OTTAWA – Canada’s broadcast regulator has approved Qatar-based news channel al-Jazeera for the country’s digital cable TV market, but with censorship rules that are so stringent it is unlikely to be carried in this country, say television executives.
The Canadian Radio-Television and Telecommunications Commission (CRTC) approved al-Jazeera for digital distribution last week, but accepted demands from Jewish groups that the network be censored for anti-Israel and anti-Jewish comment.
The CRTC’s conditions "guarantee al-Jazeera would lose money in Canada," says Michael Hennessey, president of the Canadian Cable Television Association, which represents the country’s five large cable TV companies and several smaller distributors.
The CRTC said distributors of the al-Jazeera signal in Canada would have to monitor the network for "abusive comment" 24 hours a day, and "alter or curtail" programming deemed to be offensive, although it did not define the term.
Some companies applied to the CRTC for a license to carry the network, but did not offer to censor it.
Launched in 1996, al-Jazeera came to prominence in the West with graphic street-level coverage of U.S. military attacks on Afghanistan after Washington launched its "war on terrorism" following the Sept. 11, 2001, terrorist attacks on New York and the Pentagon.
Recently, it has angered U.S. officials for broadcasting the bloody aftermath of coalition attacks in occupied Iraq.
Digital television reaches just one million Canadian homes, and subscribers decide whether they want stations. Most are likely to refuse al-Jazeera because it broadcasts in Arabic. There are about 500,000 Arabic-speaking people in Canada, according to the last national census.
The network is available uncensored in the neighboring United States and Israel, but is under increasing pressure in Islamic countries. The government of Qatar, which owns al-Jazeera, says it gets about 400 official complaints each year from Islamic countries saying the network shows bias toward Israel and the United States.
Al-Jazeera has "a view permeated with hateful messaging and vile, anti-Semitic imagery and themes that should offend a Canadian public that values tolerance and respectful diversity," says Frank Dimant, executive vice-president of B’nai Brith Canada.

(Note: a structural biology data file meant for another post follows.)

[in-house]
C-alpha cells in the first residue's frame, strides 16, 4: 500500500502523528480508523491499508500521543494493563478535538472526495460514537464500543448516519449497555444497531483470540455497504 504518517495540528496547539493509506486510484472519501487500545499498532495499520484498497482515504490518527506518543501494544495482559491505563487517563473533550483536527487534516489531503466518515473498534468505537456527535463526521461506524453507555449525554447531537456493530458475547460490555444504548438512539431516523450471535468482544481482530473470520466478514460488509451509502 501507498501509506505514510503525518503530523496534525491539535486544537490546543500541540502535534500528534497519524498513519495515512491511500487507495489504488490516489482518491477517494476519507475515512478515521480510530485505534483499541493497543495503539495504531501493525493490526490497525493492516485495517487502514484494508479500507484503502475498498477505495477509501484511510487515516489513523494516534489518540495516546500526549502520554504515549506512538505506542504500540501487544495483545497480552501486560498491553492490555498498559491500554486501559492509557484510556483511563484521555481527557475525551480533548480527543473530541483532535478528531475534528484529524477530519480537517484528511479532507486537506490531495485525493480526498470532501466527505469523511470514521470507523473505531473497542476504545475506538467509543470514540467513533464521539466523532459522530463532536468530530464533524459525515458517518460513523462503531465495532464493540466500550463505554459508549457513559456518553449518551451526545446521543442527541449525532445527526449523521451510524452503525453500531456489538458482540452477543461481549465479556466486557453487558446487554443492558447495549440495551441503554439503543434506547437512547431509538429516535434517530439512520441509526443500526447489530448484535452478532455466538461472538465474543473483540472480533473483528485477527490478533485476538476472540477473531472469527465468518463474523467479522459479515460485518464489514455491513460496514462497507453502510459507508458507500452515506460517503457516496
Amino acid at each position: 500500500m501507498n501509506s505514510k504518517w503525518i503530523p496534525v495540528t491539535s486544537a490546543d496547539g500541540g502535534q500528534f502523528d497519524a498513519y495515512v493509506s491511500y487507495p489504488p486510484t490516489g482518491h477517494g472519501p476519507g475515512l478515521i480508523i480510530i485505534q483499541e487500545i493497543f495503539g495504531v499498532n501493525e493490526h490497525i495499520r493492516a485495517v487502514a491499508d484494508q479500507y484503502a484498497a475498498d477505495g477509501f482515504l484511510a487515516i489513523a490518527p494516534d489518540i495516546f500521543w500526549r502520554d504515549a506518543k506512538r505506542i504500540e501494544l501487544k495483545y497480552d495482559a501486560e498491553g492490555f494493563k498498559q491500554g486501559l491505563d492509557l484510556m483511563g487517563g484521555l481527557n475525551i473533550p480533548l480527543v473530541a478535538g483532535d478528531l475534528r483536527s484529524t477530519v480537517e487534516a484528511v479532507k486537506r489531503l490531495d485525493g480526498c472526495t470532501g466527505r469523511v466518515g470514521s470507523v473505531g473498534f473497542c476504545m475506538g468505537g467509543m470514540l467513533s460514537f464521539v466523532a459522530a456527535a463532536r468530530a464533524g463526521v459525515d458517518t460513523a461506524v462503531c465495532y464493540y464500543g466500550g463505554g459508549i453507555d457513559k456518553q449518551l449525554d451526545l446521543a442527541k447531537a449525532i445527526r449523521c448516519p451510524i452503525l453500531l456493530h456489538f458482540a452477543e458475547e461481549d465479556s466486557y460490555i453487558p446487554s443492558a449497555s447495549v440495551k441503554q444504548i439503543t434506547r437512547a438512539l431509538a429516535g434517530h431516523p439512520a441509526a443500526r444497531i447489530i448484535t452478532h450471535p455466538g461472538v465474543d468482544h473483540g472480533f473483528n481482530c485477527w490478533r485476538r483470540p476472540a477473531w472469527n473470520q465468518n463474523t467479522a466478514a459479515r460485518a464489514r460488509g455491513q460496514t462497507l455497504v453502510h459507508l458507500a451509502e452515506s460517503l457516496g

The network is considered "the mouthpiece for the terrorist al-Qaeda organization [and] also offers its viewing audience sympathetic portrayals of terrorist bombers," he told journalists.
B’nai Brith was one of the Jewish groups that successfully argued for censorship of the network.
But Mohamed Elmasry, national president of the Canadian Islamic Congress, said the decision "is just a cowardly way of keeping al-Jazeera off the air."
"The CRTC knows that none of the cable companies will pay to have people watching al-Jazeera 24 hours a day and censoring it. They didn’t have the courage to turn al-Jazeera down, so they placed restrictions on it that are so onerous and unfair that none of the cable companies will carry it," added Elmasry.
Last week’s decision is the first time the CRTC has imposed censorship rules on a television station.
Ofir Gendelman, a senior official with the Israeli embassy here, said it is "absolutely true" that his country’s citizens can get unfettered access to the 24-hour-a-day Qatar-based station.
"We know there’s anti-Semitic content on al-Jazeera and that sometimes it has been a powerful incitement to suicide bombings," Gendelman said. But "we cannot block people from receiving it."
Canadians can receive al-Jazeera uncensored from U.S. satellite companies through "grey market" systems that are illegal here. Individuals are rarely charged with a crime for having such a system, although there is a large market in Canada for HBO, Fox News, MTV and other networks that are not approved for cable TV distribution.
Omar Alghabra, president of the Canadian Arab Federation, says he is "somewhat bewildered" by Canada’s hard line. Al-Jazeera is seen throughout the Arabic-speaking world, Israel and the occupied territories without censorship but is deemed to be "too dangerous to show in Canada," he adds.
"People in Israel are accustomed to seeing the narrative toward supporting Arab nationalism that is at the heart of al-Jazeera’s programming," Alghabra told IPS. "But this narrative is absent from here."
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